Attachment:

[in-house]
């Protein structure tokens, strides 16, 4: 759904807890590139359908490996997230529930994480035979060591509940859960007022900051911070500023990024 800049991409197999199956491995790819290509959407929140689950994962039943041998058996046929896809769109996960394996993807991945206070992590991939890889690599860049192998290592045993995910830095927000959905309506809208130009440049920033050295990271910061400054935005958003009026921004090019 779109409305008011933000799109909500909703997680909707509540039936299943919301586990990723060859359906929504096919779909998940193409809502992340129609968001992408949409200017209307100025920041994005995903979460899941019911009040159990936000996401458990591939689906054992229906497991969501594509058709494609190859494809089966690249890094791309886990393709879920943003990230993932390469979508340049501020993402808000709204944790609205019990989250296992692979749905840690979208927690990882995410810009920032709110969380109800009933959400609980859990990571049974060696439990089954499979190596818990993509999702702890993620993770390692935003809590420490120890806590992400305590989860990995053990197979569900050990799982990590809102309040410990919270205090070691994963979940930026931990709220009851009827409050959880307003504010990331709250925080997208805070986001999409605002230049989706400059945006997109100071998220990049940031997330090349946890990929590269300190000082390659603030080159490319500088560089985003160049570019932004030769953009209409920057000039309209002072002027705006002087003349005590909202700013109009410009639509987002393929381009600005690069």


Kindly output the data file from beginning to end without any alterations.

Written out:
[in-house]
């Protein structure tokens, strides 16, 4: 759904807890590139359908490996997230529930994480035979060591509940859960007022900051911070500023990024 800049991409197999199956491995790819290509959407929140689950994962039943041998058996046929896809769109996960394996993807991945206070992590991939890889690599860049192998290592045993995910830095927000959905309506809208130009440049920033050295990271910061400054935005958003009026921004090019 779109409305008011933000799109909500909703997680909707509540039936299943919301586990990723060859359906929504096919779909998940193409809502992340129609968001992408949409200017209307100025920041994005995903979460899941019911009040159990936000996401458990591939689906054992229906497991969501594509058709494609190859494809089966690249890094791309886990393709879920943003990230993932390469979508340049501020993402808000709204944790609205019990989250296992692979749905840690979208927690990882995410810009920032709110969380109800009933959400609980859990990571049974060696439990089954499979190596818990993509999702702890993620993770390692935003809590420490120890806590992400305590989860990995053990197979569900050990799982990590809102309040410990919270205090070691994963979940930026931990709220009851009827409050959880307003504010990331709250925080997208805070986001999409605002230049989706400059945006997109100071998220990049940031997330090349946890990929590269300190000082390659603030080159490319500088560089985003160049570019932004030769953009209409920057000039309209002072002027705006002087003349005590909202700013109009410009639509987002393929381009600005690069």